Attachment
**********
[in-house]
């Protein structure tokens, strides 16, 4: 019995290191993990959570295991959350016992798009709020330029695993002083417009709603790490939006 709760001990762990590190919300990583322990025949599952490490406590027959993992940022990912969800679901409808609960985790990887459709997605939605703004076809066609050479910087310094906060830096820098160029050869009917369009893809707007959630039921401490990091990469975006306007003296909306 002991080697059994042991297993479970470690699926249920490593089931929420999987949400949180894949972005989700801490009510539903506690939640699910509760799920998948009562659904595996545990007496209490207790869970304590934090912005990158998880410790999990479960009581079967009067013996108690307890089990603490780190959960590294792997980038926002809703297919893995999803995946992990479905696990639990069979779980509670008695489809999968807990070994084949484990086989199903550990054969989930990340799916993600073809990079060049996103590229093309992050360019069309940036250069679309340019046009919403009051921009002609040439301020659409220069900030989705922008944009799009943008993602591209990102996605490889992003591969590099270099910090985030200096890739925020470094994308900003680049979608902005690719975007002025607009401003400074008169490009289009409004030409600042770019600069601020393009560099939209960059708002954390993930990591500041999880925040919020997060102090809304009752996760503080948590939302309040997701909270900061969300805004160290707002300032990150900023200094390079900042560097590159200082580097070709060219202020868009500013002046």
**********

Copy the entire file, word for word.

[in-house]
């Protein structure tokens, strides 16, 4: 019995290191993990959570295991959350016992798009709020330029695993002083417009709603790490939006 709760001990762990590190919300990583322990025949599952490490406590027959993992940022990912969800679901409808609960985790990887459709997605939605703004076809066609050479910087310094906060830096820098160029050869009917369009893809707007959630039921401490990091990469975006306007003296909306 002991080697059994042991297993479970470690699926249920490593089931929420999987949400949180894949972005989700801490009510539903506690939640699910509760799920998948009562659904595996545990007496209490207790869970304590934090912005990158998880410790999990479960009581079967009067013996108690307890089990603490780190959960590294792997980038926002809703297919893995999803995946992990479905696990639990069979779980509670008695489809999968807990070994084949484990086989199903550990054969989930990340799916993600073809990079060049996103590229093309992050360019069309940036250069679309340019046009919403009051921009002609040439301020659409220069900030989705922008944009799009943008993602591209990102996605490889992003591969590099270099910090985030200096890739925020470094994308900003680049979608902005690719975007002025607009401003400074008169490009289009409004030409600042770019600069601020393009560099939209960059708002954390993930990591500041999880925040919020997060102090809304009752996760503080948590939302309040997701909270900061969300805004160290707002300032990150900023200094390079900042560097590159200082580097070709060219202020868009500013002046």